Research tells us that talented, driven employees expect onboarding to be delivered – in part at the very least – digitally, using devices and tools they’re used to. They expect it to be engaging. And they want to make an immediate impact in contributing within their new role. To do that, they need effective pre-boarding and access to online training. If they don’t feel they’re being productive and making progress straight away, they won’s stick around.

Global leaders putting the theory into practice
Some of the biggest global brands have seen a world of difference in the effectiveness of their onboarding since introducing learning technologies. Here are a few examples:

GlaxoSmithKline (GSK) used a simulation game to bring the work processes to life for new recruits. It was delivered to staff at locations across the world, providing a learning experience that was just like real life. They also learned how decisions in one part of the business impacted on other parts, giving them the ‘bigger picture’ experience that the brightest talent see as essential to their careers. The learning also inspired them right from the off about working for an innovative company.

Toyota’s pan-European induction programme used interactive video to immerse new starters in the car giant’s ‘Customer First’ business ethos. The video took the learners on a virtual tour of the customer journey so they could understand the customer experience from start to finish.

Optical and hearing company Specsavers use motion graphics, games & gamification and responsive elearning in a Global Online Induction pre-boarding programme for 5,000 new starters across 30 countries each year. The company wanted a consistent digital learning programme that could be accessed before Day 1. At the same time, they were looking at ways to excite new joiners about its brand and values. These are real life success stories from some of the biggest, most successful brands on the planet.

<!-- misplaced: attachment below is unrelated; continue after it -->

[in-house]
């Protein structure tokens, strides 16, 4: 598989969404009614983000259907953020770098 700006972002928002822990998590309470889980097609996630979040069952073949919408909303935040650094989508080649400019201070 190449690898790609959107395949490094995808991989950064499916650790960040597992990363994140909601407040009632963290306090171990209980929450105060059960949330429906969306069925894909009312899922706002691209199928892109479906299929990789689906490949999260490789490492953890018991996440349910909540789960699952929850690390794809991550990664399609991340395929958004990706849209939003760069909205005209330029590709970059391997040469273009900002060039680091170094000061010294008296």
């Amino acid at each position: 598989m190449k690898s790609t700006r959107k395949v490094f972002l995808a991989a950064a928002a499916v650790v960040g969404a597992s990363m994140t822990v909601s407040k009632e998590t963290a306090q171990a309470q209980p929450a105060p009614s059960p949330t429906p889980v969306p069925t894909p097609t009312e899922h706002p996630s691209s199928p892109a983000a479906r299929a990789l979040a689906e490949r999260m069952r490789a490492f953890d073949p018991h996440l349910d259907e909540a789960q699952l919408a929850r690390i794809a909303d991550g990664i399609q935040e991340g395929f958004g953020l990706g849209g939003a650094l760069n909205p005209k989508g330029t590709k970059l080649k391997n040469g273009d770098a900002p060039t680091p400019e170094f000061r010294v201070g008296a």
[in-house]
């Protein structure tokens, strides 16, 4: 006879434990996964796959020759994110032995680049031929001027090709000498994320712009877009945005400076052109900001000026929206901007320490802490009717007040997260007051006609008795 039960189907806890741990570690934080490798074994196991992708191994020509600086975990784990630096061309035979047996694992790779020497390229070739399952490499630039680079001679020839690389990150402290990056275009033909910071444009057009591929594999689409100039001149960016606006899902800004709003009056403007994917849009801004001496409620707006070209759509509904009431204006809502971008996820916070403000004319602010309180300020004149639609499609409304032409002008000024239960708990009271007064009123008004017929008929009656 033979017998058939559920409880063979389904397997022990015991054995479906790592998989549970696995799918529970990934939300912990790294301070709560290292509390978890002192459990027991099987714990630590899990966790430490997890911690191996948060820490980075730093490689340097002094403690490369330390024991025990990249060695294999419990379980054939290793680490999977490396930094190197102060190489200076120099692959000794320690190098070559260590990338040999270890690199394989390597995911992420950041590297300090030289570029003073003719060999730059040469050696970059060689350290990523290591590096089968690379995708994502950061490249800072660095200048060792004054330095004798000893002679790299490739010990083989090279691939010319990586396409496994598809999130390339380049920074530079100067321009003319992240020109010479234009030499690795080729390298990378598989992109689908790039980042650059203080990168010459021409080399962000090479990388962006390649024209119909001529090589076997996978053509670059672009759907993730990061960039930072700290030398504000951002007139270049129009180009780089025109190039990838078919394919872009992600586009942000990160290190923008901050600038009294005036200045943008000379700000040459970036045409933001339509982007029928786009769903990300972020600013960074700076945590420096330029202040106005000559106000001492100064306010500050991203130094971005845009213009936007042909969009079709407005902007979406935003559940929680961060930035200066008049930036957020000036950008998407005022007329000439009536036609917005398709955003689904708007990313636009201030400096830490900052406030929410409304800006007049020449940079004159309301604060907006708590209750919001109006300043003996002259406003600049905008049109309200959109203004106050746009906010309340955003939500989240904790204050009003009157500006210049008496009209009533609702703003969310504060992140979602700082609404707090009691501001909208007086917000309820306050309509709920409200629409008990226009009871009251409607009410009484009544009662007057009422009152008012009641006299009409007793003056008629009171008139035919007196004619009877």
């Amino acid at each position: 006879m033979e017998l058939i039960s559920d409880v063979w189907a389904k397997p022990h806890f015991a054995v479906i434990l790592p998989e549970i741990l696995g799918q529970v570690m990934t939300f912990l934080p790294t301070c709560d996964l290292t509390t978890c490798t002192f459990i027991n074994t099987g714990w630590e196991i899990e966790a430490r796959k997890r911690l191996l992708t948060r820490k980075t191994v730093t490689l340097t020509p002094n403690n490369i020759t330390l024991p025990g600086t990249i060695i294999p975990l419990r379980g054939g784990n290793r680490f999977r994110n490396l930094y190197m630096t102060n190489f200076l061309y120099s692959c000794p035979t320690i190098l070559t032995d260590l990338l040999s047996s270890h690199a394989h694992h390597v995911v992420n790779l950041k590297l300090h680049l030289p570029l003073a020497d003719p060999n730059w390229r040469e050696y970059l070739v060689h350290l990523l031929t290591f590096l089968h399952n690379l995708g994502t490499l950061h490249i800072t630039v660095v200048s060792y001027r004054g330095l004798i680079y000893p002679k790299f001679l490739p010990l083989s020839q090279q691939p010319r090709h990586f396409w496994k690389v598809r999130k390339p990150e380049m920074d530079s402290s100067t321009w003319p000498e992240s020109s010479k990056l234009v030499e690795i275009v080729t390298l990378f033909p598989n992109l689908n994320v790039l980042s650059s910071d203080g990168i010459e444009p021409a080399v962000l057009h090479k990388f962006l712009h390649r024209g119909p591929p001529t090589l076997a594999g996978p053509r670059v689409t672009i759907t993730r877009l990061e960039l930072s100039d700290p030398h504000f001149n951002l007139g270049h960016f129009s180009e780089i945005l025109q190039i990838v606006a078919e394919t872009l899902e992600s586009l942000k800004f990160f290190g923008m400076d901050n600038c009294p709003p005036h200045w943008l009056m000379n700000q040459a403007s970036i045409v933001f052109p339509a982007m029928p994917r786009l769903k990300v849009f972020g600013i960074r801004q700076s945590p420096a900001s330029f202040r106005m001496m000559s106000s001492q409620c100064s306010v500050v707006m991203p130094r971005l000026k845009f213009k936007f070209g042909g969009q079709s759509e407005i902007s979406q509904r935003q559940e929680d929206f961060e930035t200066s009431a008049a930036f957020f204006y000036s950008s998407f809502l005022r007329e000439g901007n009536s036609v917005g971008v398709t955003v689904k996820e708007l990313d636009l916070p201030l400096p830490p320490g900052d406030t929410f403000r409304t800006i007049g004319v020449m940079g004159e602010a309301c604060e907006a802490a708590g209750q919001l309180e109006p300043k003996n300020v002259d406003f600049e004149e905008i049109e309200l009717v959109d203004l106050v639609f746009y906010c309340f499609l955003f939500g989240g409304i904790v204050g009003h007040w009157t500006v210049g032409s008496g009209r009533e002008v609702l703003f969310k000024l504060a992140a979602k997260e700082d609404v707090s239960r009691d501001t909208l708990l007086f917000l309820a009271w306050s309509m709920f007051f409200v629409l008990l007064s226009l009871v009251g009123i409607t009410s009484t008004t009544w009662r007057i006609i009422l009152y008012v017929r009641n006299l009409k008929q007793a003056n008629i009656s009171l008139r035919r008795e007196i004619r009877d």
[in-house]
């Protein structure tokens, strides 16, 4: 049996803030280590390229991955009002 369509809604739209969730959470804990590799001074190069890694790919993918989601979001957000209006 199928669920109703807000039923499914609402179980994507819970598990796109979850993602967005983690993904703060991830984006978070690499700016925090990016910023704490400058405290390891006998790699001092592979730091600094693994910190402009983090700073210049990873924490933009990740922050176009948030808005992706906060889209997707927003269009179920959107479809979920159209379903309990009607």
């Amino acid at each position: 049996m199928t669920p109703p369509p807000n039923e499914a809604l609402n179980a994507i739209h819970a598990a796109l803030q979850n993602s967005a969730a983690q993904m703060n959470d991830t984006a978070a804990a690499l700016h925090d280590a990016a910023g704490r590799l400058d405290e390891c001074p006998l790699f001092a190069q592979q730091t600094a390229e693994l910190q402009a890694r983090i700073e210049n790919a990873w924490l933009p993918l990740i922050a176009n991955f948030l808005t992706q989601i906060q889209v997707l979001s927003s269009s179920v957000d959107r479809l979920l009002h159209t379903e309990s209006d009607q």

The really inspiring thing about technology is that it’s not only driving improvements, it’s actually likely to create more, not fewer jobs. PwC’s 20th CEO Survey shows that nearly 70 percent of the most confident CEOs are planning to increase the headcount in their organisations. And, as CEO at Sponge UK, Louise Pasterfield, points out: “Technology is central to their vision. Not as a mechanism to replace human expertise but to complement it, unlock its potential and gain a competitive advantage. Of course, the jobs people do will change as technology develops, and in future it will become increasingly important to help people acquire the new skills they will need to succeed in a changing workplace. The best CEOs already understand this. They are using technology to attract, train and retain people, with 65 percent adding digital learning to their corporate training programmes in 2017. Innovation in digital learning is paying off in all kinds of ways that collectively contributes to the bottom line and improved profitability.”

So the message is clear: To be ahead of the game you’ve got to win the onboarding battle. And to do that, you’ll need a new set of rules on what works in talent acquisition and management in the digital age.